• This device doesn’t talk 3G, so if that’s a dealbreaker for you, be aware. It’s wi-fi only.

Other stuff you may or may not like:

  • Better selection of fonts for displaying a book’s text. The old Nook had only three to choose from; this one’s got six.
  • There’s new social networking functionality that lets you hook into your Facebook or Twitter accounts to share data about what books you’re reading. You can also import Google contacts onto it.
  • Relatedly, there’s also a new “Nook Friends” thing they’re setting up where you can make a little social network with other Nook-owning friends. This is supposed to let you see each other’s reading lists, lend books, and such. This will be interesting, I think, only if it means you can loan books more than once. One of the biggest complaints I’ve heard from ebook readers all over the Net is the stupidity of being able to loan a book just once; I hope they have addressed this. I haven’t found out yet though.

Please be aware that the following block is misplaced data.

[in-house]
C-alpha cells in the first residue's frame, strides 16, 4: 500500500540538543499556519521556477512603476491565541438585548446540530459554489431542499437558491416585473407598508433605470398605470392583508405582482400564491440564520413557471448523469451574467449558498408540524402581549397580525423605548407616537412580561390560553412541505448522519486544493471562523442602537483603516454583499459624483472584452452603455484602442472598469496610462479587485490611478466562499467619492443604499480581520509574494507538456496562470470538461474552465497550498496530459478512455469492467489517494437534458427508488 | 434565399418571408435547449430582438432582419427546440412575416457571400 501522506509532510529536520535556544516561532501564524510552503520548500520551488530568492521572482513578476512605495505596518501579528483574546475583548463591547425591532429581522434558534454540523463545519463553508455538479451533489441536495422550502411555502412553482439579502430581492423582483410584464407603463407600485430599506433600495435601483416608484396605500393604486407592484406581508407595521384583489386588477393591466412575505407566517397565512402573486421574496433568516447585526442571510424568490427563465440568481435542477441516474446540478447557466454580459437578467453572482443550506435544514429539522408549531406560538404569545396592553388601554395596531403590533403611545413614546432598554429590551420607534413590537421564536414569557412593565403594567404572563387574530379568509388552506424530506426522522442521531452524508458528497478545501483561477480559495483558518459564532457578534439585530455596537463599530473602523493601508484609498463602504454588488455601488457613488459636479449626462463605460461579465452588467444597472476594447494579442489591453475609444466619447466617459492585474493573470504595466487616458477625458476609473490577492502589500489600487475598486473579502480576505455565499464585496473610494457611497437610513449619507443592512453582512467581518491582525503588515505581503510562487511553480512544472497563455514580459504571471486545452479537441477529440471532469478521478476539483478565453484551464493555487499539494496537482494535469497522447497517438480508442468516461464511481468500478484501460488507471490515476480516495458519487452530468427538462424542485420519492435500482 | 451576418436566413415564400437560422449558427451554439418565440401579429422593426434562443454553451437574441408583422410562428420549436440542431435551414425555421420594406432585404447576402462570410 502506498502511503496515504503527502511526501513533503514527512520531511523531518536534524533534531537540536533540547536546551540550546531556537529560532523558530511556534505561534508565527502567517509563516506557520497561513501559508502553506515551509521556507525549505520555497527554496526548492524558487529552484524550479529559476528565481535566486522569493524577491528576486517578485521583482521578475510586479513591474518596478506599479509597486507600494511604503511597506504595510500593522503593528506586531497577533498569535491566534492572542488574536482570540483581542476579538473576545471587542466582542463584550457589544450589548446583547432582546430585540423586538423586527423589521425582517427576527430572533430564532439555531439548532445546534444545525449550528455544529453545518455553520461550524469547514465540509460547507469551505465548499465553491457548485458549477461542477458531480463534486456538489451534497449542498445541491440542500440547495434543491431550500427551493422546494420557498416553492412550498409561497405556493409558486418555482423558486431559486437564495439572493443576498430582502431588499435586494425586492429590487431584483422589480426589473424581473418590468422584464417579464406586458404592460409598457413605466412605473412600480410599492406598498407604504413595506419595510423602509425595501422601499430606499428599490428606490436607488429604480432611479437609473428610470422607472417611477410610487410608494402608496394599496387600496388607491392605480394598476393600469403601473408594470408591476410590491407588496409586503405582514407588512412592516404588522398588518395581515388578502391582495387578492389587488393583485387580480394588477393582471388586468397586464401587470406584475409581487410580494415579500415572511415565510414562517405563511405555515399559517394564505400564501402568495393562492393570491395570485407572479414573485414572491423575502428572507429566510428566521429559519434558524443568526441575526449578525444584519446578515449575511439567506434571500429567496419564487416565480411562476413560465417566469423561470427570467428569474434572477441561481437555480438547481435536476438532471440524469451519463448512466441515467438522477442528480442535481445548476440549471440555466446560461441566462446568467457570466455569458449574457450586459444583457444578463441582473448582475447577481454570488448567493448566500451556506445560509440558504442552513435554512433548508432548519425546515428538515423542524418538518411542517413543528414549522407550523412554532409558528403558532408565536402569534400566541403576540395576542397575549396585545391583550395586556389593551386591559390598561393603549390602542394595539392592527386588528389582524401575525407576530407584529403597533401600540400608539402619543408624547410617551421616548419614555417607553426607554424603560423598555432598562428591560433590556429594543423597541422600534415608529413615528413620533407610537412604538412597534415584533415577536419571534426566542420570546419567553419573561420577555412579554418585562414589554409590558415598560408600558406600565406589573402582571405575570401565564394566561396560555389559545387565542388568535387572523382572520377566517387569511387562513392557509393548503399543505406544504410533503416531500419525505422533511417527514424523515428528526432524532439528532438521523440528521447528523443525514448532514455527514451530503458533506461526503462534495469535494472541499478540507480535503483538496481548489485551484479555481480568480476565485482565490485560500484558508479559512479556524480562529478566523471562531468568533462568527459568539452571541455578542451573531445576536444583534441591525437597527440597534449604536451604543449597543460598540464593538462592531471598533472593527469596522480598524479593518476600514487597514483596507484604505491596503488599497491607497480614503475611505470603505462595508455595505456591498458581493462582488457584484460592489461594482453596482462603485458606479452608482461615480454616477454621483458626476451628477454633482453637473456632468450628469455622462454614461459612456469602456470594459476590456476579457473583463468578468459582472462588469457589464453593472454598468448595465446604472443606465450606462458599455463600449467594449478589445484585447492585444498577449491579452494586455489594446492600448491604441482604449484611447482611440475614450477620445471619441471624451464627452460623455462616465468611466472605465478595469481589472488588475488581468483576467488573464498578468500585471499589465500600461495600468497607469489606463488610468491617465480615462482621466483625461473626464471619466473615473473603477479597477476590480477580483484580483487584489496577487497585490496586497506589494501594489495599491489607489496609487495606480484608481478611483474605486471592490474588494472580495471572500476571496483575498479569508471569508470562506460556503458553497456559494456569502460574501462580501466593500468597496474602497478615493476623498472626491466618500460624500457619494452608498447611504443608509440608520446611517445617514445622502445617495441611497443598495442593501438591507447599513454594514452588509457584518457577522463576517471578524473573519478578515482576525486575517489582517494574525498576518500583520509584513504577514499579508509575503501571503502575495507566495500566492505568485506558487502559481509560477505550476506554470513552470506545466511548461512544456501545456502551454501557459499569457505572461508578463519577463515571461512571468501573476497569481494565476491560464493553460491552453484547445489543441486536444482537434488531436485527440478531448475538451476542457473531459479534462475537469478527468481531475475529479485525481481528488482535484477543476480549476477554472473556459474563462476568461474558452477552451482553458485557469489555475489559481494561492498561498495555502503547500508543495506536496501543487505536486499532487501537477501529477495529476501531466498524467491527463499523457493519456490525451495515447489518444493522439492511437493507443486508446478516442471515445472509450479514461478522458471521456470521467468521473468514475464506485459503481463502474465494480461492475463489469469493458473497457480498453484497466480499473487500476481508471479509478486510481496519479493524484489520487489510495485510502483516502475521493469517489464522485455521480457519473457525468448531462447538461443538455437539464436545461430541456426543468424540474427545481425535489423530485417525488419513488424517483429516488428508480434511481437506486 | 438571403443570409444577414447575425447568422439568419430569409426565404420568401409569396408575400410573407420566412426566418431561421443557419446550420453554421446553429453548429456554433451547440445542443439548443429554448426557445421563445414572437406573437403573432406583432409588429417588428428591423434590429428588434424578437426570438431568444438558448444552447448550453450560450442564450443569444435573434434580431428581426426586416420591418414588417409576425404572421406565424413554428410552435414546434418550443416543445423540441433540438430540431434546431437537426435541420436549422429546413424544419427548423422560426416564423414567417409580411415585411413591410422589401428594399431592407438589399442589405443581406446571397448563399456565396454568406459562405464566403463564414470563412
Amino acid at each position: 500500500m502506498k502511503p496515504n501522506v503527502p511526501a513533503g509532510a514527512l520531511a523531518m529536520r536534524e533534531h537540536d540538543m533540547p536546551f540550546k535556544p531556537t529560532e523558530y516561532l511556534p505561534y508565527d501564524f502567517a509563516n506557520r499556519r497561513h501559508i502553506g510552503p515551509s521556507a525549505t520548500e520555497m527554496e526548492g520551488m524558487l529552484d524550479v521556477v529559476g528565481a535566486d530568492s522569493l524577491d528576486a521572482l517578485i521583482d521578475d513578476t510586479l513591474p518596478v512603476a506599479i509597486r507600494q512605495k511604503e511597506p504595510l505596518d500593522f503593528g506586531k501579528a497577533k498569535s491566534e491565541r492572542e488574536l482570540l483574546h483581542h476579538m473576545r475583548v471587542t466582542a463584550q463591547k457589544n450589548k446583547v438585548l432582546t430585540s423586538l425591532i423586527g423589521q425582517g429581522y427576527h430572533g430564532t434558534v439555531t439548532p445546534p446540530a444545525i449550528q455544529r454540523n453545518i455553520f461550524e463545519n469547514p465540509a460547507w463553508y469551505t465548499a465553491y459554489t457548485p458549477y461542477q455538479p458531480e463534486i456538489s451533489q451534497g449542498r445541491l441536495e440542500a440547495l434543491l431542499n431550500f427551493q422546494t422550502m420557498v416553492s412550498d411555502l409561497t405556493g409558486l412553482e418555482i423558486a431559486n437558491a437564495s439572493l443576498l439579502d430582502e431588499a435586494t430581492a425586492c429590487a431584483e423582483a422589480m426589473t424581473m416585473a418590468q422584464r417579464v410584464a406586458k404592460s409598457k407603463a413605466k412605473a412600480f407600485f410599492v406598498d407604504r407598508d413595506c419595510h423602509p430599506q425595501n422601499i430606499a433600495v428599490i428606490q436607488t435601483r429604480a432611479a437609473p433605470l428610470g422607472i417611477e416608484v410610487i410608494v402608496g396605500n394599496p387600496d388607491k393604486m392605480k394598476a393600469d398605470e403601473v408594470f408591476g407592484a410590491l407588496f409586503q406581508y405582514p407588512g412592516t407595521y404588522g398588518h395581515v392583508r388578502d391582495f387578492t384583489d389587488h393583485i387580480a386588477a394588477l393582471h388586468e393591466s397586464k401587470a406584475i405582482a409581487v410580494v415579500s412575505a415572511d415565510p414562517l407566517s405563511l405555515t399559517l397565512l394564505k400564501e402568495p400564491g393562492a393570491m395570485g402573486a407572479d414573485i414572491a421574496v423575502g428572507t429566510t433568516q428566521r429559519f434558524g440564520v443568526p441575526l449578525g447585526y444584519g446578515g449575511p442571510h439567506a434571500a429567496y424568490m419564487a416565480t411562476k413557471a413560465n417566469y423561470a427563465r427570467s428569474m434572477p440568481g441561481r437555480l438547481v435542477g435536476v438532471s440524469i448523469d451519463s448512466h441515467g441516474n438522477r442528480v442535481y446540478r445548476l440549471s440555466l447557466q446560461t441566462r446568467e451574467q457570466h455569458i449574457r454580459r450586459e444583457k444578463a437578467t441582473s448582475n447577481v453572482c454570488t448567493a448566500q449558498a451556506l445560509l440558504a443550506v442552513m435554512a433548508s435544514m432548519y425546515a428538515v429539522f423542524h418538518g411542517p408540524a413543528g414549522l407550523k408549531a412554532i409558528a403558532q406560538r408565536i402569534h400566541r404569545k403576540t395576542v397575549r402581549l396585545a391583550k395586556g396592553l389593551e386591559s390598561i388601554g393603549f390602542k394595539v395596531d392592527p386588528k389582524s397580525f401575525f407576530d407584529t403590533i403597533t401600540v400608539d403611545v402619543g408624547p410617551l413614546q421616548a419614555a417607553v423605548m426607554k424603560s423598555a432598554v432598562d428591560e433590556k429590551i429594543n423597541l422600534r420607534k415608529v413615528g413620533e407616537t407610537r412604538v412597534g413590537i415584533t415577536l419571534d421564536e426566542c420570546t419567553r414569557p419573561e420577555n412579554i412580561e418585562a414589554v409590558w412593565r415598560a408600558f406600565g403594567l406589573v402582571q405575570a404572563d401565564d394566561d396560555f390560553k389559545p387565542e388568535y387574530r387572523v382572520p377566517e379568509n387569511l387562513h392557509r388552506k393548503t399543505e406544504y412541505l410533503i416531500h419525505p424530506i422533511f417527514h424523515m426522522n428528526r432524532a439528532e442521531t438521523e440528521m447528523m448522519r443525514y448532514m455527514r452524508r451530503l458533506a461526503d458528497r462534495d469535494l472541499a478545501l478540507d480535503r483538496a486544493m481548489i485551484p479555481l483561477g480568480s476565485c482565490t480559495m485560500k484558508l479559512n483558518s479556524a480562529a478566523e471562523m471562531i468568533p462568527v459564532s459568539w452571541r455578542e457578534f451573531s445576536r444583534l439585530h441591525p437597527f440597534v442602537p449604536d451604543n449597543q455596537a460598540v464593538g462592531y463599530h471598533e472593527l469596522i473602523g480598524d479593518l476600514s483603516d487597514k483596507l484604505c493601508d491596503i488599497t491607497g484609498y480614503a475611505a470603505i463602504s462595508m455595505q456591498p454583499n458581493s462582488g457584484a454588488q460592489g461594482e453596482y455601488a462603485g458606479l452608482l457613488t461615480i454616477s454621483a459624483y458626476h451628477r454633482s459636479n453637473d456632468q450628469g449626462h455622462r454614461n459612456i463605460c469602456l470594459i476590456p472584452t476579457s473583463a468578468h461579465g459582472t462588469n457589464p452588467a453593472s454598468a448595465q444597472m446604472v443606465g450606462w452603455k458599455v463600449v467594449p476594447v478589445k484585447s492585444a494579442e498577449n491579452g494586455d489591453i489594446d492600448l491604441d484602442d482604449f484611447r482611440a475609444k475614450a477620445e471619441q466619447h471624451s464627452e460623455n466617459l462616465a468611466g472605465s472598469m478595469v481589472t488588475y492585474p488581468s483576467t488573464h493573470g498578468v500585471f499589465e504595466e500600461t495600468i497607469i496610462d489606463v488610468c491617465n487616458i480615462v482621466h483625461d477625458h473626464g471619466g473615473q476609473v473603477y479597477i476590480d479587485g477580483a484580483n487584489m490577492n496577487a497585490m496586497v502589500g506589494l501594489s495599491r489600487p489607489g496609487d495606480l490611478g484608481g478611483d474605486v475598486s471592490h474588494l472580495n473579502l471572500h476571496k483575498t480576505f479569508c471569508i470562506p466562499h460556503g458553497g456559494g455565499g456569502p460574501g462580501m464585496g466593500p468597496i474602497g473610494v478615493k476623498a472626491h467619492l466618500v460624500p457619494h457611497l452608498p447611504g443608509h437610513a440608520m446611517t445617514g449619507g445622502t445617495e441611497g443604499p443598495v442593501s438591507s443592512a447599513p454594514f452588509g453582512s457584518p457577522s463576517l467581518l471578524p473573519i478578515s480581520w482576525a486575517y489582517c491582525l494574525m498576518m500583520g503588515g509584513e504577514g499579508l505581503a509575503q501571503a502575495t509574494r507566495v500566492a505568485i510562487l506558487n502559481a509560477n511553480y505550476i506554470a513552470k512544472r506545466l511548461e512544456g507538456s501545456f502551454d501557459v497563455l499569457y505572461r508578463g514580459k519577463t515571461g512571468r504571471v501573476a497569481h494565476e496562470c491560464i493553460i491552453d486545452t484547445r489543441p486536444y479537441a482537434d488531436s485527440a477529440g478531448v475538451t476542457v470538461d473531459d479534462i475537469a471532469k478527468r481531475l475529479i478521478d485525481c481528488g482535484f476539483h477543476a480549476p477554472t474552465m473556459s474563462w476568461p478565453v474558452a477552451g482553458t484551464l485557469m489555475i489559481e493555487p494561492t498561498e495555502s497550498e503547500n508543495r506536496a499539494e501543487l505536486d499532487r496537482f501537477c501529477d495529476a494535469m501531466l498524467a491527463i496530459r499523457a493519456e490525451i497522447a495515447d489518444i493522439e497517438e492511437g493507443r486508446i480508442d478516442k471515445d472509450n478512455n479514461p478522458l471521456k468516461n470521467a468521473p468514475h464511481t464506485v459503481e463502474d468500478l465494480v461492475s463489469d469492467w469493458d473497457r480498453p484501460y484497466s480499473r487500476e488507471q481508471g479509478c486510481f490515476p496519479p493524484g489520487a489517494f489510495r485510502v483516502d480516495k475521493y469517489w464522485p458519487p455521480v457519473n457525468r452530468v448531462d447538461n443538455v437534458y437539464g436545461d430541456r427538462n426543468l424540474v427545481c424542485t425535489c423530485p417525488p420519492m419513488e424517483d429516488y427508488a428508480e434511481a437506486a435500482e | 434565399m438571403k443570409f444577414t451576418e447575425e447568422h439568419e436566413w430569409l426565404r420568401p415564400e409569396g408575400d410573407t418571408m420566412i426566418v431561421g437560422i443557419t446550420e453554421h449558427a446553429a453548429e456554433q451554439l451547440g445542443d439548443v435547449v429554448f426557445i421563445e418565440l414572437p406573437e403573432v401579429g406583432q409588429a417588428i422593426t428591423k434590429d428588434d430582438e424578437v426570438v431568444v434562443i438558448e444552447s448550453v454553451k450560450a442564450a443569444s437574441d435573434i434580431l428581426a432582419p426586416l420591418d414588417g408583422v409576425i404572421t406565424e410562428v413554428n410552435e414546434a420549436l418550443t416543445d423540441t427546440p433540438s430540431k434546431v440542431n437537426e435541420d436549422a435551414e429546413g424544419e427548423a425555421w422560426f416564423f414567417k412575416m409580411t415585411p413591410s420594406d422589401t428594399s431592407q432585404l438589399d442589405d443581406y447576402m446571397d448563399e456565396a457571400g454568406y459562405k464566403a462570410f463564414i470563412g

• The settings for connecting to a Wi-Fi network seem better laid out; it was a lot easier to see what networks the new Nook had already memorized.

So overall: a significant win, I feel. userinfosolarbird and I will probably amuse ourselves with rootkitting the old Nook, unless somebody expresses interest in buying it off of me; if anybody wants to, let me know!

Ebooks and Ereaders

How to read ebooks, Part 6.2: Adobe Digital Editions on Linux

I’m dedicating a small post to this just because userinfotechnoshaman asked me about this a while back, and I never did answer his comment on that. (Apologies, Glenn!) He asked me at that time: